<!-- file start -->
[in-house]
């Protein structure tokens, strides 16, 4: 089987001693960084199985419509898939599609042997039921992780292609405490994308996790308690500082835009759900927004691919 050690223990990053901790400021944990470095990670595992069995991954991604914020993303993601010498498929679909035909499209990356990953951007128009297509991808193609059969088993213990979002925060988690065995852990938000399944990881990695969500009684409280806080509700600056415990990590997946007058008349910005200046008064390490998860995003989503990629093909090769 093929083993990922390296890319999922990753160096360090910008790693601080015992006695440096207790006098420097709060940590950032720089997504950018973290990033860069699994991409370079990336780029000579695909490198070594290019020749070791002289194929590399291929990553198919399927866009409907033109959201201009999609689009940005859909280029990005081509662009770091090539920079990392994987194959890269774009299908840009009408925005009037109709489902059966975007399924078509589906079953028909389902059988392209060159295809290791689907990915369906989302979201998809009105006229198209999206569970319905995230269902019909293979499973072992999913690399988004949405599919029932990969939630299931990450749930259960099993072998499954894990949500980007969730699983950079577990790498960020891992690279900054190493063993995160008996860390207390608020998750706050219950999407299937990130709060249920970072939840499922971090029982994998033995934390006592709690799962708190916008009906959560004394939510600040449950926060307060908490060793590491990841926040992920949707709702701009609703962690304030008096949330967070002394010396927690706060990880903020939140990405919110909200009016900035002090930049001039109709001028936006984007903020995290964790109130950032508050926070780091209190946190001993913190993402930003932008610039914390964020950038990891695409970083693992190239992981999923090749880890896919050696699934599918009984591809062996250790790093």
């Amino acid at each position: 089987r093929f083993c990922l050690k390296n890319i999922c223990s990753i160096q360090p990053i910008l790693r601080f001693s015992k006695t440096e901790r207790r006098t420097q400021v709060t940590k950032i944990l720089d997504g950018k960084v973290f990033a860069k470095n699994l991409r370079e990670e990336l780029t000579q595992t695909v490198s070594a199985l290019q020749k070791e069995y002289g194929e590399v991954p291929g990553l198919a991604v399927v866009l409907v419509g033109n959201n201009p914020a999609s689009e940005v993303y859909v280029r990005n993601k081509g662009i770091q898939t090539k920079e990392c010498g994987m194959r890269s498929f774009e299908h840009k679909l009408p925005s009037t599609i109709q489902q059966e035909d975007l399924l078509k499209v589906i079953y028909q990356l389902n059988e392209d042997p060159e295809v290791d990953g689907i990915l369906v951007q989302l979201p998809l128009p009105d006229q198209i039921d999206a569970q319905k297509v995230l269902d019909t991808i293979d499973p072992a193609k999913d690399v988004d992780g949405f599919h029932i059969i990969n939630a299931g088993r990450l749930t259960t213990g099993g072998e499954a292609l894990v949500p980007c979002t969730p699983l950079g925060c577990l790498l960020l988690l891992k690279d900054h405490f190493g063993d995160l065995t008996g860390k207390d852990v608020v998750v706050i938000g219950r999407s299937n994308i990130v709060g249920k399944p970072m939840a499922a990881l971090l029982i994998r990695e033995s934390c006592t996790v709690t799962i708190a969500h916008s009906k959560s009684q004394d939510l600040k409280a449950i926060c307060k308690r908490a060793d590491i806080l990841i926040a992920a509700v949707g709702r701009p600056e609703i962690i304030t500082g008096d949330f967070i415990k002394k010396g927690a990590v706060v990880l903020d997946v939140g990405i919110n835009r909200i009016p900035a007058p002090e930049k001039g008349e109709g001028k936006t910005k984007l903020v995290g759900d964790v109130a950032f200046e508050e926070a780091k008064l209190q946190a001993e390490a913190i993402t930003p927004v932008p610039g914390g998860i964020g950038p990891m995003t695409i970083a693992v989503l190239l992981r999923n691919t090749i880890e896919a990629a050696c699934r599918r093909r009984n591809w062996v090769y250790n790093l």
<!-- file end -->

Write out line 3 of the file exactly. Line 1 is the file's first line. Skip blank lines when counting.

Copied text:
């Amino acid at each position: 089987r093929f083993c990922l050690k390296n890319i999922c223990s990753i160096q360090p990053i910008l790693r601080f001693s015992k006695t440096e901790r207790r006098t420097q400021v709060t940590k950032i944990l720089d997504g950018k960084v973290f990033a860069k470095n699994l991409r370079e990670e990336l780029t000579q595992t695909v490198s070594a199985l290019q020749k070791e069995y002289g194929e590399v991954p291929g990553l198919a991604v399927v866009l409907v419509g033109n959201n201009p914020a999609s689009e940005v993303y859909v280029r990005n993601k081509g662009i770091q898939t090539k920079e990392c010498g994987m194959r890269s498929f774009e299908h840009k679909l009408p925005s009037t599609i109709q489902q059966e035909d975007l399924l078509k499209v589906i079953y028909q990356l389902n059988e392209d042997p060159e295809v290791d990953g689907i990915l369906v951007q989302l979201p998809l128009p009105d006229q198209i039921d999206a569970q319905k297509v995230l269902d019909t991808i293979d499973p072992a193609k999913d690399v988004d992780g949405f599919h029932i059969i990969n939630a299931g088993r990450l749930t259960t213990g099993g072998e499954a292609l894990v949500p980007c979002t969730p699983l950079g925060c577990l790498l960020l988690l891992k690279d900054h405490f190493g063993d995160l065995t008996g860390k207390d852990v608020v998750v706050i938000g219950r999407s299937n994308i990130v709060g249920k399944p970072m939840a499922a990881l971090l029982i994998r990695e033995s934390c006592t996790v709690t799962i708190a969500h916008s009906k959560s009684q004394d939510l600040k409280a449950i926060c307060k308690r908490a060793d590491i806080l990841i926040a992920a509700v949707g709702r701009p600056e609703i962690i304030t500082g008096d949330f967070i415990k002394k010396g927690a990590v706060v990880l903020d997946v939140g990405i919110n835009r909200i009016p900035a007058p002090e930049k001039g008349e109709g001028k936006t910005k984007l903020v995290g759900d964790v109130a950032f200046e508050e926070a780091k008064l209190q946190a001993e390490a913190i993402t930003p927004v932008p610039g914390g998860i964020g950038p990891m995003t695409i970083a693992v989503l190239l992981r999923n691919t090749i880890e896919a990629a050696c699934r599918r093909r009984n591809w062996v090769y250790n790093l």